China tells US to ‘act responsibly’ after close calls in space

The Chinese government has warned the US to “act responsibly” in outer space after claiming Beijing’s space station was forced to take evasive action twice earlier this year to avoid colliding with small satellites operated by Elon Musk’s SpaceX. 

Chinese Ministry of Foreign Affairs spokesperson Zhao Lijan alleged in a statement Tuesday that the near-collisions posed a serious threat to the lives and safety of the country’s astronauts, according to multiple reports.  

The incidents occurred in July and October, when the SpaceX satellites drifted extremely close to the Tiangong space station. The astronauts on board were forced to implement “preventive collision avoidance control” on both occasions, China said earlier this month. 

China called on the United Nations to remind all countries — including the US — that they “bear international responsibility for national activities in outer space … whether such activities are carried on by governmental agencies or by non-governmental entities,” according to the South China Morning Post

China claims that satellites run by Elon Musk’s SpaceX project got dangerously close to the Tiangong space station.
Getty Images for TIME

SpaceX’s Starlink Internet Services division has launched nearly 2,000 small satellites as part of a program aimed at providing internet access to most of the planet, especially in remote areas. 

Experts have warned that the satellites could “completely demolish” China’s space station in the event of a collision. 

Jonathan McDowell from the Harvard-Smithsonian Center for Astrophysics told the Guardian that Starlink is a “big part” of the reason for the growing numbers of near-collisions.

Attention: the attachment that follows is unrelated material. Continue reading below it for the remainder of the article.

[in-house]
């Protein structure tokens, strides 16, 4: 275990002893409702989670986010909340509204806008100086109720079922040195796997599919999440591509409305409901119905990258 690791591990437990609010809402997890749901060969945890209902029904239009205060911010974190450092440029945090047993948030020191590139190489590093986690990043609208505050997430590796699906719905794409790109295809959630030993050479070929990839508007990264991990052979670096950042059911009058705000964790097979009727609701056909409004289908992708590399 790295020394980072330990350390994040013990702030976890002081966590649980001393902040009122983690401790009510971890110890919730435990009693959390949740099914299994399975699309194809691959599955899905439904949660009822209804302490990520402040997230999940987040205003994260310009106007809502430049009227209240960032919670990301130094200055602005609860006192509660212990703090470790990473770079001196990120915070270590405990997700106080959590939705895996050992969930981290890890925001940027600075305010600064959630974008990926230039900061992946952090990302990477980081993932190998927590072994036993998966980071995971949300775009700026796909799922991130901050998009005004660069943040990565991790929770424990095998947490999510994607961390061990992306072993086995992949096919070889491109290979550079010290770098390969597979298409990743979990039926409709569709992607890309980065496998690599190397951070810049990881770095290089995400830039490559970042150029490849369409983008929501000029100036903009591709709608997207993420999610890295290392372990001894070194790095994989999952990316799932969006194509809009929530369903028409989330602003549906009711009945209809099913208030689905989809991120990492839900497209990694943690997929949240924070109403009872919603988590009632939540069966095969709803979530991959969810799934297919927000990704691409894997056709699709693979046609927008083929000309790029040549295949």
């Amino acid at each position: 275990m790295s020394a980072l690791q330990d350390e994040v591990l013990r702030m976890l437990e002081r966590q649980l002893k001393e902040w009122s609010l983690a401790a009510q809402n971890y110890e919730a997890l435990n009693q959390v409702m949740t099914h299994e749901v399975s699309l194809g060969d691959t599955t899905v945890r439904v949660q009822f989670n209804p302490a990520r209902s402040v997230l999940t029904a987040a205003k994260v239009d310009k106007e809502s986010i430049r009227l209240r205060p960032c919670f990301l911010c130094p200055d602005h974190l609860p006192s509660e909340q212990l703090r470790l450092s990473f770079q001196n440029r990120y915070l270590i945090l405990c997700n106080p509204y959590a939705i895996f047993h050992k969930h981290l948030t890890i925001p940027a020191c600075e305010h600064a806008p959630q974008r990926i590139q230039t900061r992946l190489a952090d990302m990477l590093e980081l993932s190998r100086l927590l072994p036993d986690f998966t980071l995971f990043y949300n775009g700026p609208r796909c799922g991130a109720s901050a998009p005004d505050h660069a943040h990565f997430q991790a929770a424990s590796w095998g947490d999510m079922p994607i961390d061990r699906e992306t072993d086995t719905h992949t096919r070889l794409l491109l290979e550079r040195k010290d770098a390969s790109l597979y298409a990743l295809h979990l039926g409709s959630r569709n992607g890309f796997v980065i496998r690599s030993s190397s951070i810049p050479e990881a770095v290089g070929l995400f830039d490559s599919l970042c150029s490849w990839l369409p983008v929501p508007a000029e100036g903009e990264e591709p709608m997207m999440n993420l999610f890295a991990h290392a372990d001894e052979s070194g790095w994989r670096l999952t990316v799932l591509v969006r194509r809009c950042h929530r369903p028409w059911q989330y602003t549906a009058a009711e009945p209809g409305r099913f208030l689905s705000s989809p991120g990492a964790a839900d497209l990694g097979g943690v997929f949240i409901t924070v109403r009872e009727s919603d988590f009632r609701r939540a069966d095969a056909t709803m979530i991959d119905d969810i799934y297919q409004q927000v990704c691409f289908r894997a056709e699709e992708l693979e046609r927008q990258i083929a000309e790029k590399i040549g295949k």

Chinese Foreign Ministry spokesman Zhao Lijian
Chinese Foreign Ministry spokesman Zhao Lijian issued the aggressive statement on Tuesday.
Kyodo News/Sipa USA

However, he added, “it’s not like the Chinese had a clean record here.”

“The US space station has several times over the past 10 years had to dodge pieces from the Chinese military anti-satellite test of 2007,” said McDowell, calling that incident “the biggest debris event ever.”

While Musk is a popular figure in China, the near-misses caused backlash on Chinese social media, with one Weibo user called the satellites “just a pile of space junk” and another describing them as “American space warfare weapons.”

The latest flare-up between the two nations comes weeks before February’s Winter Olympics in Beijing, the subject of a diplomatic boycott by the US, Canada, the UK, Australia and Lithuania.

A SpaceX Starlink rocket launches.
Jonathan McDowell from the Harvard-Smithsonian Center for Astrophysics said Musk’s Starlink satellites are among the chief causes of increased space collisions.
AP

The boycott was called into question on Monday, when the Chinese Foreign Ministry revealed it had received at least 18 US applications for diplomatic visas. However, the State Department and White House said there had been no change in the policy and that the visas were for “consular and diplomatic security personnel” to assist US athletes, coaches, trainers and other staff.

Tensions between China and the US have grown in recent months over the origins of the coronavirus pandemic, human rights abuses by Beijing, and the status of Taiwan.